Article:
Campervan restrictions

Your front page item about proposed campervan parking restrictions in Whitby reminds me of many, many such controversies in seaside towns all around the UK.

I’ve seen all kinds of arguments presented in the motorcaravanning press, but maybe the decision-makers at the council are unfamiliar with many such reasons why they SHOULD provide proper motorcaravan parking in town.

It’s true that campervans lined up on West Cliff could annoy residents, especially if people sleep overnight there.

It’s also true that there are several caravan sites around Whitby, but not necessarily within easy walking access of town, and of course costing in excess of £20 per night - quite a lot if you just need to park, rather than stay overnight.

By creating parking restrictions for campervans in town, the council will effectively be driving these vans away to towns where parking is easier to find.

Many campervan and motorhome owners are well-off people who contribute greatly to the tourist trade here - is the council sure it wants to alienate these people?

Many campervanners do indeed want to overnight in their vans in town, and as this is a fact, it may be better for the council to consider accommodating them legally, safely, and in one place.

In many European countries, especially France, towns welcome motorcaravanners with open arms by providing parking places, some with basic sanitary facilities (for a charge).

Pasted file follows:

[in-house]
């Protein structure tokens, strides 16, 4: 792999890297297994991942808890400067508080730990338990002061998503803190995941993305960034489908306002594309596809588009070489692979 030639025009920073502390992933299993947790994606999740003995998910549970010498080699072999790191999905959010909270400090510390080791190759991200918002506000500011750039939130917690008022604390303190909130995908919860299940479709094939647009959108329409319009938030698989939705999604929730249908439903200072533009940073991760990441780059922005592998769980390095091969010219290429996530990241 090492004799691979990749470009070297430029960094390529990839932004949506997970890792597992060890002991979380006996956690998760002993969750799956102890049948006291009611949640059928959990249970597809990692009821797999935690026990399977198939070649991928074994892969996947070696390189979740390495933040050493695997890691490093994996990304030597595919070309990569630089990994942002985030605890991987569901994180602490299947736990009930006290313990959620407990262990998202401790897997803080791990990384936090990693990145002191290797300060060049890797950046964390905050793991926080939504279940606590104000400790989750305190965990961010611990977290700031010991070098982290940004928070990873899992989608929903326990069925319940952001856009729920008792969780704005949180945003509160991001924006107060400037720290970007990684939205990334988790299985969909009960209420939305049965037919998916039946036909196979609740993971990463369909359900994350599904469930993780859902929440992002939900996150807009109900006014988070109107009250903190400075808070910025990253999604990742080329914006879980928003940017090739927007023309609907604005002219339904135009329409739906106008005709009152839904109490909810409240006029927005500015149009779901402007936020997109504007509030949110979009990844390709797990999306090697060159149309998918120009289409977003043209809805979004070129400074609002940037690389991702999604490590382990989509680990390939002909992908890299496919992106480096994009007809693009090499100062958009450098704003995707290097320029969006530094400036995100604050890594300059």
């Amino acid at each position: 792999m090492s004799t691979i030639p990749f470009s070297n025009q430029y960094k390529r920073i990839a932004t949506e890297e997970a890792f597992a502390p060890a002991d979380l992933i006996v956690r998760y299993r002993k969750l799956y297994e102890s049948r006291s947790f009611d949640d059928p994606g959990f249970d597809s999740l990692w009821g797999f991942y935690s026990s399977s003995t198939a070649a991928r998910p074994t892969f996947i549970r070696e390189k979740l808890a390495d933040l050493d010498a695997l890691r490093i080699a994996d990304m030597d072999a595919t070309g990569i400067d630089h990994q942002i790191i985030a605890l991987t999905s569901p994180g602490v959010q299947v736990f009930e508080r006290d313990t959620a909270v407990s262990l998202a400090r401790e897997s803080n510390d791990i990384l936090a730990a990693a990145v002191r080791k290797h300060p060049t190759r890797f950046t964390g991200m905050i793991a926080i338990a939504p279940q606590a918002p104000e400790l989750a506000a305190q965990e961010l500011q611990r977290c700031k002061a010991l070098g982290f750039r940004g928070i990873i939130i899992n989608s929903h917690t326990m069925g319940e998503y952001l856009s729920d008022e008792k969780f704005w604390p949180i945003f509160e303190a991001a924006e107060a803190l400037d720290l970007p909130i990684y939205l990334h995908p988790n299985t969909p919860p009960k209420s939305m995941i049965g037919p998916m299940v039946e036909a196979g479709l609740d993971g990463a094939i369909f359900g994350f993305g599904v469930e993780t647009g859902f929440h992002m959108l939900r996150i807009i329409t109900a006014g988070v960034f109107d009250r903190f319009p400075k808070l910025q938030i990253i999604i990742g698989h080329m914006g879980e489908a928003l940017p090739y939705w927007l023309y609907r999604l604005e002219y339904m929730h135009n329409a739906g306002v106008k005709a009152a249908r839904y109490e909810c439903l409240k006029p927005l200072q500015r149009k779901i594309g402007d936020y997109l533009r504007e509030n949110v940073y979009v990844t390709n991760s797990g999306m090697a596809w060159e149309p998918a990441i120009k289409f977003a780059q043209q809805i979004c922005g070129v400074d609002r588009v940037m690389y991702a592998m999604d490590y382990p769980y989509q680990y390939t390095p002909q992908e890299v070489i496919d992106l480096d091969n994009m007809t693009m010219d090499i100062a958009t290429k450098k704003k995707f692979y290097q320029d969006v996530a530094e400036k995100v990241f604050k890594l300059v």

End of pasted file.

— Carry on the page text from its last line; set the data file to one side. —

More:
Those European councillors can only scratch their heads in bewilderment when they read that UK seaside towns are doing all they can to drive these well-heeled visitors away!

Honfleur in Normandy is a town with lots in common with Whitby, a picturesque harbour town and tourist honeypot.

They have set aside a dockside area in the less picturesque part of town for campervan parking, for which the campervanners are extremely grateful, as are the restaurateurs and shopkeepers of the town who cater for them.

As there is apparently just such an area near the Co-op car park in Whitby, I urge councillors to consider this.

If there is a council regulation preventing this, well, they should consider rescinding the regulation, rather than just hiding behind it!

Not only are campervans here to stay, but they are a desirable part of the tourist trade.

I also urge business owners reading this to put pressure on the council to make adequate provision rather than drive enthusiastic spenders away!

Alistair Russell, Sunnybank Avenue, Mirfield, West Yorkshire by email